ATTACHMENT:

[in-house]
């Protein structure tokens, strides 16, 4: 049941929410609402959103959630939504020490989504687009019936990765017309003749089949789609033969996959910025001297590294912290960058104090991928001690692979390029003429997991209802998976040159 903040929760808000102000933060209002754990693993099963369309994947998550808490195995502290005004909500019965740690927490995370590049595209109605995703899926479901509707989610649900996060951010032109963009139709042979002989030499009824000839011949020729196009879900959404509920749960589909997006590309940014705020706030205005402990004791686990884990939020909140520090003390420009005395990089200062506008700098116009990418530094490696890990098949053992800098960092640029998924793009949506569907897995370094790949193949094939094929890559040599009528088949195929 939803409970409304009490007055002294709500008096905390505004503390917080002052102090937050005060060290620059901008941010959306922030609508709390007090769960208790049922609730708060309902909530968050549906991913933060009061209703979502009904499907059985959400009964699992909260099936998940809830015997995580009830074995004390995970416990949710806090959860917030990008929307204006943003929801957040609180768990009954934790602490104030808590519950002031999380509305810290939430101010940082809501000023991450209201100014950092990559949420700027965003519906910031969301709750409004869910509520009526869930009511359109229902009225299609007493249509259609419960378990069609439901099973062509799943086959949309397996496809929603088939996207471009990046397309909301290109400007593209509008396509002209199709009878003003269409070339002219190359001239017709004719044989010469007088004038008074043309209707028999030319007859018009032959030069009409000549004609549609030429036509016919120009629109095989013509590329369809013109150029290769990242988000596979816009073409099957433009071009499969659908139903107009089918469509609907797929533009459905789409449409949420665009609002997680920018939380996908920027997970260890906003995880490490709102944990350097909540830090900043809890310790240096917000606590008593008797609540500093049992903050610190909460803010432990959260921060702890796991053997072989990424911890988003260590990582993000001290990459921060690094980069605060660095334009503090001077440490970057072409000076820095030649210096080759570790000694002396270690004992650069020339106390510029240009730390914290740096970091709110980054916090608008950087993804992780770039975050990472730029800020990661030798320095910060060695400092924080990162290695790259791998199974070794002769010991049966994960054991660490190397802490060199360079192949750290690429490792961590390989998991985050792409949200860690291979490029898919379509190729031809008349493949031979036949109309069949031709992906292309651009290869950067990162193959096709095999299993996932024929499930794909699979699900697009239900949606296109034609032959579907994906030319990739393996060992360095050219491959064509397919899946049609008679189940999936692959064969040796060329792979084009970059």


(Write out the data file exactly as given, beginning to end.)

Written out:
[in-house]
């Protein structure tokens, strides 16, 4: 049941929410609402959103959630939504020490989504687009019936990765017309003749089949789609033969996959910025001297590294912290960058104090991928001690692979390029003429997991209802998976040159 903040929760808000102000933060209002754990693993099963369309994947998550808490195995502290005004909500019965740690927490995370590049595209109605995703899926479901509707989610649900996060951010032109963009139709042979002989030499009824000839011949020729196009879900959404509920749960589909997006590309940014705020706030205005402990004791686990884990939020909140520090003390420009005395990089200062506008700098116009990418530094490696890990098949053992800098960092640029998924793009949506569907897995370094790949193949094939094929890559040599009528088949195929 939803409970409304009490007055002294709500008096905390505004503390917080002052102090937050005060060290620059901008941010959306922030609508709390007090769960208790049922609730708060309902909530968050549906991913933060009061209703979502009904499907059985959400009964699992909260099936998940809830015997995580009830074995004390995970416990949710806090959860917030990008929307204006943003929801957040609180768990009954934790602490104030808590519950002031999380509305810290939430101010940082809501000023991450209201100014950092990559949420700027965003519906910031969301709750409004869910509520009526869930009511359109229902009225299609007493249509259609419960378990069609439901099973062509799943086959949309397996496809929603088939996207471009990046397309909301290109400007593209509008396509002209199709009878003003269409070339002219190359001239017709004719044989010469007088004038008074043309209707028999030319007859018009032959030069009409000549004609549609030429036509016919120009629109095989013509590329369809013109150029290769990242988000596979816009073409099957433009071009499969659908139903107009089918469509609907797929533009459905789409449409949420665009609002997680920018939380996908920027997970260890906003995880490490709102944990350097909540830090900043809890310790240096917000606590008593008797609540500093049992903050610190909460803010432990959260921060702890796991053997072989990424911890988003260590990582993000001290990459921060690094980069605060660095334009503090001077440490970057072409000076820095030649210096080759570790000694002396270690004992650069020339106390510029240009730390914290740096970091709110980054916090608008950087993804992780770039975050990472730029800020990661030798320095910060060695400092924080990162290695790259791998199974070794002769010991049966994960054991660490190397802490060199360079192949750290690429490792961590390989998991985050792409949200860690291979490029898919379509190729031809008349493949031979036949109309069949031709992906292309651009290869950067990162193959096709095999299993996932024929499930794909699979699900697009239900949606296109034609032959579907994906030319990739393996060992360095050219491959064509397919899946049609008679189940999936692959064969040796060329792979084009970059």